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We Dive Into Nottingham Forest’s History-Making Season, Which Saw Them Return to the Premier League for the First Time in 8,414 Days

2 July 22 words: Gareth Watts
photos: Nathan Langman

A kebab shop with a firework-fuelled marketing masterstroke. Depeche Mode blaring from passing cars. Our right-back’s mother carried shoulder high in her Calippo-fluorescent replica shirt rhyming ‘shite’ with ‘dynamite’. Red smoke. Handwritten plans taped to a water bottle wrapped in a towel. Que sera, sera

Nottingham Forest’s story this season is a narrative arc as steep as the letter ‘U’ and it’s important to remember that the reason us fans are still, several weeks on, floating like we’ve been propelled into ecstatic orbit is that we slid so low to begin with.  

As August turned to September, the City Ground groaned as hapless manager Chris Hughton toiled to guide the team to their worst start for 108 years. Things got so bad that sarcastic ‘olés’ rang out each time our back four (and yes, it is significant that it was a back four) sheepishly passed the ball sideways. Hughton was so cautious that the joke he ‘would do whatever he could to defend a 1-0 defeat’ wasn’t funny anymore. You’re getting sacked in the morning was supposed to be something you sang to opposition managers. 

Sliding down that U-bend, we learned that Brennan, son of beloved goal-machine David Johnson, was very quick and loved scoring against Derby. Philip Zinckernagel looked to be a shrewd signing reflecting a promising new recruitment strategy, led by data analysis rather than name recognition. Further signings included Middlesbrough misfit Djed Spence: young, mercurial and desperate to prove a point. Our new CEO, Dane Murphy, was clearly a man with a plan. He spoke eloquently to connect with the fans, promising to guide us ‘True North’.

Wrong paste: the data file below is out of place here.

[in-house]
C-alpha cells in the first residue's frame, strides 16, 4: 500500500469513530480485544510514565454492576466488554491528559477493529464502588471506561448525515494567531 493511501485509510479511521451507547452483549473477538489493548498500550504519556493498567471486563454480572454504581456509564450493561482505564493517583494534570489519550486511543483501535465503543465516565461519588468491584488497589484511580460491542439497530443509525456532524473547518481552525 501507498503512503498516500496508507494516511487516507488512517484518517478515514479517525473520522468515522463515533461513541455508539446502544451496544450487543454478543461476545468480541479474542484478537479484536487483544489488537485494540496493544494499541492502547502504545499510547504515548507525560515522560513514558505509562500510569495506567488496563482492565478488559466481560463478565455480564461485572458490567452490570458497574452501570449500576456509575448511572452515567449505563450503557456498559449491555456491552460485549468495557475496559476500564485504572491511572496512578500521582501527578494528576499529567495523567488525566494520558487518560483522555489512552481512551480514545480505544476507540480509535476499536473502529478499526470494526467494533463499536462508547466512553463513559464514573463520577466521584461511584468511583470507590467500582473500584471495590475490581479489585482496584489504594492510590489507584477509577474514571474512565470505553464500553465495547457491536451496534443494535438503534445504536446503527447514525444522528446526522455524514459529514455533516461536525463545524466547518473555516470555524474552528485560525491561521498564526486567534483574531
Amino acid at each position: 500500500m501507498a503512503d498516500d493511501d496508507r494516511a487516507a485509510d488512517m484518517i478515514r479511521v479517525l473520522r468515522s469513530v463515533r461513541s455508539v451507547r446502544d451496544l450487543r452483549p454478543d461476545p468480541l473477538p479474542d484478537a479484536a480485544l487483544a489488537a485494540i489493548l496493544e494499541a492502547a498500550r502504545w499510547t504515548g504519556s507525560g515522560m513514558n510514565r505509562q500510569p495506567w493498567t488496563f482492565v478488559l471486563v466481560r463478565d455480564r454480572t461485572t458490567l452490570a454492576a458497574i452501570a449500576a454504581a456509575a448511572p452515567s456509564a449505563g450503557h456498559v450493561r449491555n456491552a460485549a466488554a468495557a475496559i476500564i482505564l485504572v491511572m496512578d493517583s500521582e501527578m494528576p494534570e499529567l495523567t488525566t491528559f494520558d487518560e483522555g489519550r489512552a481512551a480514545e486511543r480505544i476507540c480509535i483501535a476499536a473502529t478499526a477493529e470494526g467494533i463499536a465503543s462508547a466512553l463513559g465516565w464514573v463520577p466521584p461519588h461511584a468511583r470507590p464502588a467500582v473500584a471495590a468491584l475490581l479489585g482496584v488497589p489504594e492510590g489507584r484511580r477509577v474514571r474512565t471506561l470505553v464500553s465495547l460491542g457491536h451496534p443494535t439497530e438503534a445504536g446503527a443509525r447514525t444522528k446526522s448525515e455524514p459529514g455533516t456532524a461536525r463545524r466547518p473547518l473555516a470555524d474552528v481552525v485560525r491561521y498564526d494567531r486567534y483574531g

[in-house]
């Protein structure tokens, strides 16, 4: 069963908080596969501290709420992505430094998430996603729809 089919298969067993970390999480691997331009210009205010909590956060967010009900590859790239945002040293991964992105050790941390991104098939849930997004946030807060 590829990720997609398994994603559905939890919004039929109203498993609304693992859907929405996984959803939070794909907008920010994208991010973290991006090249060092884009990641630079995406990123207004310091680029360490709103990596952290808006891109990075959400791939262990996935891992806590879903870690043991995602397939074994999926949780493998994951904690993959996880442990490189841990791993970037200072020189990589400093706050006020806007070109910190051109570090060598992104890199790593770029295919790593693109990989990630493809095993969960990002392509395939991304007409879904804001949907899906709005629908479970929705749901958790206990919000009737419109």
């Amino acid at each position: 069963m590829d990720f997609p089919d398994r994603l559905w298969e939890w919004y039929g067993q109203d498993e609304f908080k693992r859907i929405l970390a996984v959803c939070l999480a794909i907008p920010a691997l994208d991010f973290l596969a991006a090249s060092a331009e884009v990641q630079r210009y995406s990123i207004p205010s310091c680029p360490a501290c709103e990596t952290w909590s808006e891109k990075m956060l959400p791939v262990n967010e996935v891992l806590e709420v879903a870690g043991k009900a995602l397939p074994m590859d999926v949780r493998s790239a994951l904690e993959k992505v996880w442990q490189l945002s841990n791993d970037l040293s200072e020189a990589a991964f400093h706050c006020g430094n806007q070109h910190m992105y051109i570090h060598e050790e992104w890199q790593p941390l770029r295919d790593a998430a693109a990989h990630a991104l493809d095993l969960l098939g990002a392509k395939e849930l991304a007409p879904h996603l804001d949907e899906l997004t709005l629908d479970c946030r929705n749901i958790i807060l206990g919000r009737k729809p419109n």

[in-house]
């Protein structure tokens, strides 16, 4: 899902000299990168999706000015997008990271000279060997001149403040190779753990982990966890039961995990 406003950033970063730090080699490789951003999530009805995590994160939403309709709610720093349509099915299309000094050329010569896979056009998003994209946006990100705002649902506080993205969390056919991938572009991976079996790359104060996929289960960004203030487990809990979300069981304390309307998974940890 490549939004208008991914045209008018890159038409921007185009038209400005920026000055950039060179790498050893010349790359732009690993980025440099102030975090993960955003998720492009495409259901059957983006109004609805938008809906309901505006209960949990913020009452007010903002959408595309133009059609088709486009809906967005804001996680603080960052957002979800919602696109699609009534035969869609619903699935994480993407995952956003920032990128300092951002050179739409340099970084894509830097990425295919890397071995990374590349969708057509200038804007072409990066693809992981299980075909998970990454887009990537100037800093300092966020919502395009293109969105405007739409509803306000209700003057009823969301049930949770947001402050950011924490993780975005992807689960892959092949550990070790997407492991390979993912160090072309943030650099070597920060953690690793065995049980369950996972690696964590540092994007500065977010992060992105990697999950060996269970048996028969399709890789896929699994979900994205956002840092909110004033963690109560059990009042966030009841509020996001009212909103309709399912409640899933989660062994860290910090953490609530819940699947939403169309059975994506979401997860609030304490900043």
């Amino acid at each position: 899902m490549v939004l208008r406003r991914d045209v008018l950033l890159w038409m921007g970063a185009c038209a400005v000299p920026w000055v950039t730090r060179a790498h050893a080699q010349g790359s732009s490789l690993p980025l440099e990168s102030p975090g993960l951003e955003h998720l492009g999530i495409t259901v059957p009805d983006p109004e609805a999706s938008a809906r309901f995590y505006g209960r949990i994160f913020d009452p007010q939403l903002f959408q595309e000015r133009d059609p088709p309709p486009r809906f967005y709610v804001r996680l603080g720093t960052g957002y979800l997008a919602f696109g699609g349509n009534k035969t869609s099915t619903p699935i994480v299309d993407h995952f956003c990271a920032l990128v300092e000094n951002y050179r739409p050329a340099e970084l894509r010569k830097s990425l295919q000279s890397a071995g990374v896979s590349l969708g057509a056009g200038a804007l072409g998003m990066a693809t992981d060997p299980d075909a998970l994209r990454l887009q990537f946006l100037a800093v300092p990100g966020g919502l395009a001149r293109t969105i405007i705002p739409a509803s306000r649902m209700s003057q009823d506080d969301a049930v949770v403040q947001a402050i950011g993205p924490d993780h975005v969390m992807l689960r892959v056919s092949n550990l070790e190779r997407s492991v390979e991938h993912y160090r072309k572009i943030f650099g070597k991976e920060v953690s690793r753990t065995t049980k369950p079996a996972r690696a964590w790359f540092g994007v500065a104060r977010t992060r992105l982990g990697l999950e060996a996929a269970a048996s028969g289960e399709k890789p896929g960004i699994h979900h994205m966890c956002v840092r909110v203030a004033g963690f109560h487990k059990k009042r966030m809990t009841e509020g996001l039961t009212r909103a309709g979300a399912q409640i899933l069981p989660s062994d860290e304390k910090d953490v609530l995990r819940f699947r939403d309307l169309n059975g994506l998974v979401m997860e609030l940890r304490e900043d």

We fought and won points in the very last minute of games. Coherence? Tick. Resilience? Tick.

In more ways than one, True North turned out to be Huddersfield. Managerless and attired in a bright orange and yellow third kit, assistant boss Steven Reid switched the defence to a back three and gave the team freedom against the Terriers. We scored two goals. We won a football match. That Lovin’ Feeling wasn’t gone, gone, gone after all.  

And then he arrived. Modest and modern, Steve Cooper was the man who’d help bring Trent Alexander-Arnold through at Liverpool; who’d led the England under 17s to World Cup glory; who’d taken a Swansea side diminished by Premier League player-poaching to two consecutive play-offs. And Forest had just recruited young players: coachable, adaptable and hungry for first team action. The whole thing smacked of coherence. 

We drew the first match under Cooper. We won the second, third, fourth and fifth. Consecutive wins. We fought and won points in the very last minute of games. Coherence? Tick. Resilience? Tick

At the start of December we won three further games in a row. In January, Forest knocked Arsenal out of the FA Cup with a beautifully worked Lewis Grabban goal; reminding a terrestrial TV audience about our stately old ground, but also the new confidence Cooper had instilled in us all.

A week later we clinched a win away at Millwall in the 91st minute. We then beat Derby at home – the highlight of any other season, this was a mere appetiser. Perhaps the outrageous expectation levels around the club at this point are best summed up thus: Cooper was unhappy after our next home game, because a 3-0 victory against Barnsley wasn’t as emphatic a performance as he demanded.  

Next up in the cup? Liverpool at home in the quarter-finals. This. Doesn’t. Happen. To. Us.

In early February the team reached further levels of excellence: destroying FA Cup holders Leicester 4-1, with a performance that Cooper identified as his benchmark for the rest of the season. Another Sunday teatime TV audience reminded us that this quaint collector’s item called ‘Nottingham Forest’ might no longer be just an antiques roadshow. Promotion contenders Blackburn were beaten 2-0 away, we even nicked a draw at home to Stoke with an outfield player in goal. We could add ‘belief’ to the list